Our asset allocation can be broken down into the three basic asset classes. We have a long-term, strategic allocation, which stands at 3% cash, 57% bonds and 40% equities. Our current allocation is more overweight in equities (45%), at the expense of bonds (52%). Cash is neutral at 3%. The benchmark for our equity portion is the MSCI World Index, for the bond portion of our portfolio it is a synthetic benchmark, consisting of 50% JP Morgan Government Bond Index and of 50% Euroland Effas Bond Index. Through this approach we have boosted the Euroland portion in the benchmark to gear the allocation more towards our home currency.
Equity markets began to emerge from a three-year slump in the spring of 2003, and indeed the whole of last year was dominated by investors’ resurgent appetite for risk. So-called high beta stocks, such as technology, materials and cyclical stocks in general, led the pack, while the defensive sectors (food, health care etc) lagged.
In 2004, this picture has changed. Fundamental data continue to be very strong, indeed in the final quarter of 2003, US stocks (as represented by the S&P 500) posted their strongest earnings growth in a decade. But it seems that equity prices, which rose smartly in 2003 and into January of this year, have discounted most of the positive fundamental data and are now focussing on other, external factors.
There is the price of oil for one thing. In early May, crude prices in New York jumped above $40 per barrel, the highest level since the first Gulf War 13 years ago. High oil prices have fuelled fears of inflation lately, and indeed the Federal Reserve has already indicated that it will not keep rates at current ultra-low levels (1%) indefinitely. So investors are bracing for higher rates, they have to live with high energy prices, and the news coming out of Iraq is also deeply disturbing. There is indeed some fear that the ongoing barrage of horrific images will take its toll on consumer confidence and indeed consumer spending, which still fuels two thirds of US growth.
Expectations of rising rates and a seemingly unstoppable oil price have hurt bond markets. In the US, 10-year Treasury yields hit a 2004 low of 3.68 % in mid-March, but have since climbed to 4.87 %. In Germany, 10-year Bund yields have risen from 3.84 % (March 25) to 4.36 %. So clearly investors are betting on rising rates, at least in the US, and have positioned their bond portfolios accordingly. It seems that the confluence of circumstances which has favoured bonds for much of the first quarter, such as fear of more terror attacks and expectations for continued ease in monetary policy in the US, has come to an end.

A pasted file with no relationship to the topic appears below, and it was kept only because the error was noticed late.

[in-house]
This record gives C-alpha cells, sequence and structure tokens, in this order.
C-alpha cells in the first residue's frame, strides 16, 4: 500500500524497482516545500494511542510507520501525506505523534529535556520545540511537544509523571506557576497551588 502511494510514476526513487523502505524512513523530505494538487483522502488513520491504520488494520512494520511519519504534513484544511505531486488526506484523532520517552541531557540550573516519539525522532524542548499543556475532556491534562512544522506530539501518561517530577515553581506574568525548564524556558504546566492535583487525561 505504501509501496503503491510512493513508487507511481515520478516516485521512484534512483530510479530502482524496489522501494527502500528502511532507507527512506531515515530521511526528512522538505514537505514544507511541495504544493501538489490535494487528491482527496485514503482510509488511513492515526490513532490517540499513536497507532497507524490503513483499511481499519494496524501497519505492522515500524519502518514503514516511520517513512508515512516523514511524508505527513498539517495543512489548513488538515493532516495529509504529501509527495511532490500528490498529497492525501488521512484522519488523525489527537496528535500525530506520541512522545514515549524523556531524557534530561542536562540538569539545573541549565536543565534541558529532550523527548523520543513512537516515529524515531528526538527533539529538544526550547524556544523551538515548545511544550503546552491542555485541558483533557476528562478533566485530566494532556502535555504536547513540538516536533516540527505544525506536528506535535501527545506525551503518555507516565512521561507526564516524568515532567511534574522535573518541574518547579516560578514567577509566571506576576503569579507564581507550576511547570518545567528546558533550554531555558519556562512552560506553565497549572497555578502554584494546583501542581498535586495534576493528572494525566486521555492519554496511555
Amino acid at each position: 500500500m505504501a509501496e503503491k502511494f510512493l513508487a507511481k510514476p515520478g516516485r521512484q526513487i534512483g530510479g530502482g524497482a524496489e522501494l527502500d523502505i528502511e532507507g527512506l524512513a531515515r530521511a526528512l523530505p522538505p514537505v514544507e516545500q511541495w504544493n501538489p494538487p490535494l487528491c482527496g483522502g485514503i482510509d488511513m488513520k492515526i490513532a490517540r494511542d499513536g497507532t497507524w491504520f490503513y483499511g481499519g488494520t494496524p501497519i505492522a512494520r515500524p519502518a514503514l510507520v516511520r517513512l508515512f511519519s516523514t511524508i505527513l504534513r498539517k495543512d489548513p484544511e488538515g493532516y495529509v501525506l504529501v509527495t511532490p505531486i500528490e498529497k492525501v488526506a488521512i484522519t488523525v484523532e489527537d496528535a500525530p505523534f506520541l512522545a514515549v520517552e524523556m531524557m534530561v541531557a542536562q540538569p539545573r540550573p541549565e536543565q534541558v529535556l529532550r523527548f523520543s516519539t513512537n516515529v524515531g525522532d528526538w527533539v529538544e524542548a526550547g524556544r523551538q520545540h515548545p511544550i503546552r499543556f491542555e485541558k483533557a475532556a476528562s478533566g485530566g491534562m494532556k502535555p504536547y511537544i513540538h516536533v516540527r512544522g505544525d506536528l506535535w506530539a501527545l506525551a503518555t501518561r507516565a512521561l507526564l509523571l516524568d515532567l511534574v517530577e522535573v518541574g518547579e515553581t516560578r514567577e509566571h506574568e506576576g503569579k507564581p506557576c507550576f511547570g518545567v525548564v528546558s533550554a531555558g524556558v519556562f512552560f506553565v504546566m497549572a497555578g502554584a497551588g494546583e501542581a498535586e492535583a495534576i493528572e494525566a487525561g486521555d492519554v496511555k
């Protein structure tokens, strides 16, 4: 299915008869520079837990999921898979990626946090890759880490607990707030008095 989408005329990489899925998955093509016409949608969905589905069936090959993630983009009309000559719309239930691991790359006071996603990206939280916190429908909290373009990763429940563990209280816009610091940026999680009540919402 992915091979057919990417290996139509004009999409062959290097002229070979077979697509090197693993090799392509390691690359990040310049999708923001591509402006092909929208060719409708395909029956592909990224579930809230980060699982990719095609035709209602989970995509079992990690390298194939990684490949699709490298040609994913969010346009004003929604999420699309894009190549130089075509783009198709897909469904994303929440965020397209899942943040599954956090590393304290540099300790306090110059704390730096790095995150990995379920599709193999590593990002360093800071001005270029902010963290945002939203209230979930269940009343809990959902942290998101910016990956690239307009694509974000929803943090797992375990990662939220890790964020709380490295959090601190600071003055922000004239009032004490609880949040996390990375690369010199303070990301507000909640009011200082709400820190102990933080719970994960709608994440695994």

Our asset allocation for the second quarter has taken note of this fact and maintained a reduced bond portion of 52 % (against 57% benchmark). We continue to believe in the fundamentals for equities, however, which is why we have remained overweight in stocks (45 % against 40 % benchmark). Earnings growth continues to exceed expectations and the balance of upward to downward revisions in earnings estimates is still tipped in favour of upward revisions.
Within the equity portion of the portfolio, however, there has been a change in leadership. Last year’s star performers (technology and cyclicals in general) have been replaced by more defensive groups, such as food and energy. Oil stocks in particular have done well over recent weeks, as investors have come to the conclusion that (contrary to last year’s conviction) higher oil prices are here to stay, at least for a while.
In terms of our country allocation, we are overweight Japanese equities, as well as those of the emerging markets. This reflects the fact that we continue to believe in the opportunities presented by China and Asia in general. Strong economic growth, which in case of Japan finally seems to have spilled over into domestic sectors, and the re-emergence of demand for technology have helped the region in the past 12 months. We are also overweight Euroland equities, while we have a slight underweight in US stocks. This has to do with our continued belief that the euro will remain strong, mainly due to the large current account deficit the US continues to run.
Our conviction of ongoing fundamental strength in the euro is also reflected in the bond portion of our portfolio, where euro-denominated bonds form 92% of the total (vs just under 70% for the benchmark).
Monika Rosen is head of research in asset management at Bank Austria Creditanstalt in Vienna